Agriculture is one of the most dangerous occupations in the United States. In North Dakota, many adults and children are killed or injured each year in accidents involving farm machinery, vehicles, grain, chemicals, electricity, and livestock.
Agricultural workers need to be aware of the hazards of their occupation and always follow safety rules. Children also need to be educated in prevention of accidents on the farm or ranch.
Many accidents involving farm children occur when the child is doing something that he or she is not yet old enough to do. According to research, children ages 10 to 14 are at the greatest risk for farm-related injuries. These injuries are often due to a lack of experience or ability in operating machinery or vehicles.
The moving parts of machinery can be deadly. For example, a power takeoff, or PTO, can spin around 16 times per second. In less than a second, a piece of loose clothing or a careless move can cause the loss of limbs (arms or legs) or even death.
All-terrain vehicles (ATVs) are commonly used for work on farms and ranches, but they can be dangerous if not handled properly. Young people using ATVs must be mature enough to follow all safety procedures.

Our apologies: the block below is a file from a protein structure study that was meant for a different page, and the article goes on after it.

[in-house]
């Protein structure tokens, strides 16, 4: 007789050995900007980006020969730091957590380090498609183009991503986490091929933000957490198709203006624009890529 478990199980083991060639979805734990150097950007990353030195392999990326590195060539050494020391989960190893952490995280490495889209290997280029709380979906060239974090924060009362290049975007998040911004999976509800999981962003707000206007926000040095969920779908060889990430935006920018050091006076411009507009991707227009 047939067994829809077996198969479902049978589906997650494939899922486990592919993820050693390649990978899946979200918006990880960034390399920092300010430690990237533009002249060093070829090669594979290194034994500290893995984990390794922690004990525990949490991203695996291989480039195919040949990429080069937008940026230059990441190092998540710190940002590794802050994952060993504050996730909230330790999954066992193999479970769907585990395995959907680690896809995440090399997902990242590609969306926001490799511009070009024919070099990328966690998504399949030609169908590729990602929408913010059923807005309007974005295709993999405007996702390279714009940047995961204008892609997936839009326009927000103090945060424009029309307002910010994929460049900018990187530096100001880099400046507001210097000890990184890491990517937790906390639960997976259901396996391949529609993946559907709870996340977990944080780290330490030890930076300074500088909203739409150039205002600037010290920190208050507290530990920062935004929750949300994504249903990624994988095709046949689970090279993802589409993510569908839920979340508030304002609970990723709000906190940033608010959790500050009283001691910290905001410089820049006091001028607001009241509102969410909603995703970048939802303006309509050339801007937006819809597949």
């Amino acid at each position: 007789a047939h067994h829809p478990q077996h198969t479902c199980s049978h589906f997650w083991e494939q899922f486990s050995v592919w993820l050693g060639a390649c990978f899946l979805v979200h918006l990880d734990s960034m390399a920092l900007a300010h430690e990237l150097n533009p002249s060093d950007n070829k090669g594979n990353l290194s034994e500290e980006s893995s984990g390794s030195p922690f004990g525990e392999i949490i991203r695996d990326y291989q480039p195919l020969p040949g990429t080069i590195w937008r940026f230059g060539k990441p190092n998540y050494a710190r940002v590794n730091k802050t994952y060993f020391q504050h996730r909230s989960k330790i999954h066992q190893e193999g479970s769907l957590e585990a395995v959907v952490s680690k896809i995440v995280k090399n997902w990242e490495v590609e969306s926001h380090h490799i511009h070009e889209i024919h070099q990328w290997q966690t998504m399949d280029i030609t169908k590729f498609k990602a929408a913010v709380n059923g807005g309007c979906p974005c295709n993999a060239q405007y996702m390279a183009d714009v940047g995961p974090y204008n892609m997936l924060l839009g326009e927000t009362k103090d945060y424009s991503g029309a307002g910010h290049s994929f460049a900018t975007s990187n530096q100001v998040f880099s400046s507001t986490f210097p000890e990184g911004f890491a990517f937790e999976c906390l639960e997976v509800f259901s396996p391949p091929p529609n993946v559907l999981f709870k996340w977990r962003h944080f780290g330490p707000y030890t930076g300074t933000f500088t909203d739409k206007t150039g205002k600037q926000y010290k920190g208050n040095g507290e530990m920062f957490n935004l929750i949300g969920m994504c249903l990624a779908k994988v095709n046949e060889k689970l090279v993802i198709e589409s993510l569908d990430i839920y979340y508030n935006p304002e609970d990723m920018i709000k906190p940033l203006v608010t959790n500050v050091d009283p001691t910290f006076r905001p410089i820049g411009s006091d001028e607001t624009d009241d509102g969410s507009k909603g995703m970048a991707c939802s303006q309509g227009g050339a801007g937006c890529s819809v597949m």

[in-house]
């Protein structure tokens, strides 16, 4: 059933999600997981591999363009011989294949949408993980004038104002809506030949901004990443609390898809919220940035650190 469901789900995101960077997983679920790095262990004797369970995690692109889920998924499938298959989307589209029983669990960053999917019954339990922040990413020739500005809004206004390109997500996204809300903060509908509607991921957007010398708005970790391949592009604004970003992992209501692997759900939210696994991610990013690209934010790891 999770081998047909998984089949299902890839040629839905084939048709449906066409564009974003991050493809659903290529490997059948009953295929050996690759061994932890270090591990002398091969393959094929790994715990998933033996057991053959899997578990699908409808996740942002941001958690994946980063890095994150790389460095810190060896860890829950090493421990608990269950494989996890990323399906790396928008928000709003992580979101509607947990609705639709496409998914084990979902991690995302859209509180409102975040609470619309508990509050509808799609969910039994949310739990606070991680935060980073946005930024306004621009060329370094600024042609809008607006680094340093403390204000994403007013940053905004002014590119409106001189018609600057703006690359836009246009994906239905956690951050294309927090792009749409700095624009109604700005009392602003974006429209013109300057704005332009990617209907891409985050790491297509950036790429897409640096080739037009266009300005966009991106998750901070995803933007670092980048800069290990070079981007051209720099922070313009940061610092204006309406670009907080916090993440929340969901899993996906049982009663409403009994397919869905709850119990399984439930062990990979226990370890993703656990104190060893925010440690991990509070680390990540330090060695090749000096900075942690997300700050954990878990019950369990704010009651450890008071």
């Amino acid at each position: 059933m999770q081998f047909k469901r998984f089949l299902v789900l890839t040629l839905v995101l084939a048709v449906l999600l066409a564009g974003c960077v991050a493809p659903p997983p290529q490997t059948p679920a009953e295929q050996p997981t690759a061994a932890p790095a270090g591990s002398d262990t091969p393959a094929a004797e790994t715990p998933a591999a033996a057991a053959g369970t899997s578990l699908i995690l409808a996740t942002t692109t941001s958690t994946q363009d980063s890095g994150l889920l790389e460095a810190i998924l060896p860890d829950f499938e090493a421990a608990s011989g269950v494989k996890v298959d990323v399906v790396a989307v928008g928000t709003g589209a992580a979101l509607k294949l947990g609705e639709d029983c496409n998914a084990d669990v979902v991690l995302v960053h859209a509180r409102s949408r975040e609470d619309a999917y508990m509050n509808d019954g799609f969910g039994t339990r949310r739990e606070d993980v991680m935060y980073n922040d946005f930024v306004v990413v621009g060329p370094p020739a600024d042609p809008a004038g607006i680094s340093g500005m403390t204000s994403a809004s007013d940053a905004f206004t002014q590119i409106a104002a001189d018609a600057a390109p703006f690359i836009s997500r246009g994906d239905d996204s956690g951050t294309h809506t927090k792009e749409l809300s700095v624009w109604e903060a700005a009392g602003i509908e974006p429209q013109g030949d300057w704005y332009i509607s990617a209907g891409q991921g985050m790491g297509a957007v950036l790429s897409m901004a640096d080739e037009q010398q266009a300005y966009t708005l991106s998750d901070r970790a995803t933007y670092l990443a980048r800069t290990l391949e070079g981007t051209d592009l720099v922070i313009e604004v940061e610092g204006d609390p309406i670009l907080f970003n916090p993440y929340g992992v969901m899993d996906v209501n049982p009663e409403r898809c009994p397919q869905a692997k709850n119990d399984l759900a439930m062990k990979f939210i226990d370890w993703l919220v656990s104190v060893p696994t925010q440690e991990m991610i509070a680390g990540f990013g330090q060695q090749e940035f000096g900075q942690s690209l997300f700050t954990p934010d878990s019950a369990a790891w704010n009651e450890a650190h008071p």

Some people may not realize that grain can present a danger. Flowing grain can trap and cover a person in a matter of seconds, resulting in suffocation (suf-ah-KAY-shun). Like most farm accidents, being smothered by grain is preventable by following rules of safety. When someone is loading or unloading grain, he or she should know where all family members are. The “buddy system” should also be used so that grain handling is not done alone.
Pesticides and other chemicals should be avoided by everyone except the adult responsible for handling them. The North Dakota Department of Agriculture provides sites that farmers can use for disposing of unusable or leftover pesticides. Collections are held at many locations throughout the state during the summer.
Electricity is a necessity on the modern farm, but electrical mishaps can be deadly. Farms may contain both overhead and underground power lines. Farm equipment needs to be kept at least 10 feet away from these wires.
Livestock can be a major source of injury to children on farms and ranches. Animals perceive things differently than humans do and may be frightened by sights and sounds that they do not understand. Animals with young may attack if they think their young are in danger. Male animals such as bulls, stallions, and boars sometimes tend to be aggressive. The size difference between a large animal and a small person also puts children at risk.